we returned to where we started and took a tunnel through to another part of the rainforest. Again we followed countless tracks to no avail and lost more and more hope, under the afternoon sun getting more sweaty and tired the more we searched. We tried every path we could find, with locals we passed telling us to continue straight, but every path led to a dead end of broken branches or closing bushes. We knew there must be a way because others had been in the morning.
After exhausting every effort, we accepted defeat and begrudgingly returned to the bikes. As we arrived two girls passed us on a bike following the river. Of course! We were meant to follow the river all the way down! How stupid were we to not have even considered this in the first place. We started walking along the river, realised it would be quite far and made a consensus to keep trying one more time before the sun set. With three on the scooter we made it to the end of the road and eventually found a pink ribbon! Hallelujah !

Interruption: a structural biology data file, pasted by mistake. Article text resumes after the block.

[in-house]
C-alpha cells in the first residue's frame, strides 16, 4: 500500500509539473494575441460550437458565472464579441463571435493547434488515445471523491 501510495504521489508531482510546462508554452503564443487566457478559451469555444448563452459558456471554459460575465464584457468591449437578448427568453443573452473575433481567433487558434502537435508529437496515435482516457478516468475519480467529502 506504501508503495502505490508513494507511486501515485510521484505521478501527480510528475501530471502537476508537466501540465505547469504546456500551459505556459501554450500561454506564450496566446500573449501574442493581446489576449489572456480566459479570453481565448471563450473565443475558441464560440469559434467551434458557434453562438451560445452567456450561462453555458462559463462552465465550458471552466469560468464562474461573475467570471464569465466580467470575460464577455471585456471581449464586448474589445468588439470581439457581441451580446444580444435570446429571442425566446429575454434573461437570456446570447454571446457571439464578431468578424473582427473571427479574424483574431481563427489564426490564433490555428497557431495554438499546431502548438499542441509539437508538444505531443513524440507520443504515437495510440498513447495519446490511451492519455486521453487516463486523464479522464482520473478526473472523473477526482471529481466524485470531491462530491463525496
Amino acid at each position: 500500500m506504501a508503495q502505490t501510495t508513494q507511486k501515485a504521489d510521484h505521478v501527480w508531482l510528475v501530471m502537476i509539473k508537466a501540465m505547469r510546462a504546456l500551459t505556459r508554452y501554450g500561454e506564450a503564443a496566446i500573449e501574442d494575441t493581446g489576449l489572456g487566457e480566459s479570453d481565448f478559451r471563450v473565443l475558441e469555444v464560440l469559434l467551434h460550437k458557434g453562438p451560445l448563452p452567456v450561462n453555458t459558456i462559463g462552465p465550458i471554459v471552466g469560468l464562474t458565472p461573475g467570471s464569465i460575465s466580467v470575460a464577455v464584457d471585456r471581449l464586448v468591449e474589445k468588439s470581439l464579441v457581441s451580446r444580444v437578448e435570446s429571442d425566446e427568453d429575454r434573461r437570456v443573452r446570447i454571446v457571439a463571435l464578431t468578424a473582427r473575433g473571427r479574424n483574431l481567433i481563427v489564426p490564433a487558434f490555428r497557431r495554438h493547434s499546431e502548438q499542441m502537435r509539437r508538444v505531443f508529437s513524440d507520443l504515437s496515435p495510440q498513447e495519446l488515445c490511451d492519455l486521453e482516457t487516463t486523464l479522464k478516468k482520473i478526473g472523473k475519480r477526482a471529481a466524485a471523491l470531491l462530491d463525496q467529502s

In an excited euphoria we followed the trail at a fast rate of knots to ensure we didn’t get stuck in the dark. That would be the last thing we wanted after a day like today!